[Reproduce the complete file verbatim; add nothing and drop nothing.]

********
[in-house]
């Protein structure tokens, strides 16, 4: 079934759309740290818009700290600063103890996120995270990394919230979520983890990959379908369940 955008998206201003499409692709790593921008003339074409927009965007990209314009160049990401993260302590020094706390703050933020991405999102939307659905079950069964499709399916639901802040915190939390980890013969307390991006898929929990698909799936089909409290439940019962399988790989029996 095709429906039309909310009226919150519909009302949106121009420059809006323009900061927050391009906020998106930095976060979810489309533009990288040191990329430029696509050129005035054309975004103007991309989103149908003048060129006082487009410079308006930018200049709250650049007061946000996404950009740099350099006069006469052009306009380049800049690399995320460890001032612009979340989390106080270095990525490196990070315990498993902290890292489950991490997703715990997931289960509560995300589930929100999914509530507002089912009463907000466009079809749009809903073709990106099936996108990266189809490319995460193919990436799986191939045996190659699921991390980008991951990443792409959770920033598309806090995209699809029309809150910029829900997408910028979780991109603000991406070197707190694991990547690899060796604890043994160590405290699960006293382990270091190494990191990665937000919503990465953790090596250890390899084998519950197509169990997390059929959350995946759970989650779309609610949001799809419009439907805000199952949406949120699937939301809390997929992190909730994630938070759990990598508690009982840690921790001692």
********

[in-house]
């Protein structure tokens, strides 16, 4: 079934759309740290818009700290600063103890996120995270990394919230979520983890990959379908369940 955008998206201003499409692709790593921008003339074409927009965007990209314009160049990401993260302590020094706390703050933020991405999102939307659905079950069964499709399916639901802040915190939390980890013969307390991006898929929990698909799936089909409290439940019962399988790989029996 095709429906039309909310009226919150519909009302949106121009420059809006323009900061927050391009906020998106930095976060979810489309533009990288040191990329430029696509050129005035054309975004103007991309989103149908003048060129006082487009410079308006930018200049709250650049007061946000996404950009740099350099006069006469052009306009380049800049690399995320460890001032612009979340989390106080270095990525490196990070315990498993902290890292489950991490997703715990997931289960509560995300589930929100999914509530507002089912009463907000466009079809749009809903073709990106099936996108990266189809490319995460193919990436799986191939045996190659699921991390980008991951990443792409959770920033598309806090995209699809029309809150910029829900997408910028979780991109603000991406070197707190694991990547690899060796604890043994160590405290699960006293382990270091190494990191990665937000919503990465953790090596250890390899084998519950197509169990997390059929959350995946759970989650779309609610949001799809419009439907805000199952949406949120699937939301809390997929992190909730994630938070759990990598508690009982840690921790001692």